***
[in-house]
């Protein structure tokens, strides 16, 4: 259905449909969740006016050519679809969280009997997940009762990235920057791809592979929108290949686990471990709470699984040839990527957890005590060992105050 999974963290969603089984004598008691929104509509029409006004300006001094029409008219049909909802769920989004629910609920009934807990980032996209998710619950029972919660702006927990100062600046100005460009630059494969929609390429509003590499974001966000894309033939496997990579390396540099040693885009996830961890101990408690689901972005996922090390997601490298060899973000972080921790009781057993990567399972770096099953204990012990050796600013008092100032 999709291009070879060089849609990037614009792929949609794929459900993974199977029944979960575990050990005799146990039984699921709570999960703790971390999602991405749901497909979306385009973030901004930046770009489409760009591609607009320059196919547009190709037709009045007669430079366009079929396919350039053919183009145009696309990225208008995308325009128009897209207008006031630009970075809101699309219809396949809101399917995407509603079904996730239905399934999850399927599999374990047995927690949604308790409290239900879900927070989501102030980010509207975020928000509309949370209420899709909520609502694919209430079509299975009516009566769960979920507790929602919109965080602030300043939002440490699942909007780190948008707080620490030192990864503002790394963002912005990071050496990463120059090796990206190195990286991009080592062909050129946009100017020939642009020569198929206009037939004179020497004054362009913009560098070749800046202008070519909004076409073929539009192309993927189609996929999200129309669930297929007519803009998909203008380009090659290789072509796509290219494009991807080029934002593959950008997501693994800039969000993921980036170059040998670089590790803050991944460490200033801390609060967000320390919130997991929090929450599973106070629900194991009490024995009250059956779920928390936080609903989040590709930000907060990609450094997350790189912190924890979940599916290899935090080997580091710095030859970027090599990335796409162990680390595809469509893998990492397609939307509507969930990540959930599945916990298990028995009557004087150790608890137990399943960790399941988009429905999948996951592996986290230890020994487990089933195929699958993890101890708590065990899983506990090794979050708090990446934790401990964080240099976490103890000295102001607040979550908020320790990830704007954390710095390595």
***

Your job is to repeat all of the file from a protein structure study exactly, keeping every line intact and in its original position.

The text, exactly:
[in-house]
């Protein structure tokens, strides 16, 4: 259905449909969740006016050519679809969280009997997940009762990235920057791809592979929108290949686990471990709470699984040839990527957890005590060992105050 999974963290969603089984004598008691929104509509029409006004300006001094029409008219049909909802769920989004629910609920009934807990980032996209998710619950029972919660702006927990100062600046100005460009630059494969929609390429509003590499974001966000894309033939496997990579390396540099040693885009996830961890101990408690689901972005996922090390997601490298060899973000972080921790009781057993990567399972770096099953204990012990050796600013008092100032 999709291009070879060089849609990037614009792929949609794929459900993974199977029944979960575990050990005799146990039984699921709570999960703790971390999602991405749901497909979306385009973030901004930046770009489409760009591609607009320059196919547009190709037709009045007669430079366009079929396919350039053919183009145009696309990225208008995308325009128009897209207008006031630009970075809101699309219809396949809101399917995407509603079904996730239905399934999850399927599999374990047995927690949604308790409290239900879900927070989501102030980010509207975020928000509309949370209420899709909520609502694919209430079509299975009516009566769960979920507790929602919109965080602030300043939002440490699942909007780190948008707080620490030192990864503002790394963002912005990071050496990463120059090796990206190195990286991009080592062909050129946009100017020939642009020569198929206009037939004179020497004054362009913009560098070749800046202008070519909004076409073929539009192309993927189609996929999200129309669930297929007519803009998909203008380009090659290789072509796509290219494009991807080029934002593959950008997501693994800039969000993921980036170059040998670089590790803050991944460490200033801390609060967000320390919130997991929090929450599973106070629900194991009490024995009250059956779920928390936080609903989040590709930000907060990609450094997350790189912190924890979940599916290899935090080997580091710095030859970027090599990335796409162990680390595809469509893998990492397609939307509507969930990540959930599945916990298990028995009557004087150790608890137990399943960790399941988009429905999948996951592996986290230890020994487990089933195929699958993890101890708590065990899983506990090794979050708090990446934790401990964080240099976490103890000295102001607040979550908020320790990830704007954390710095390595």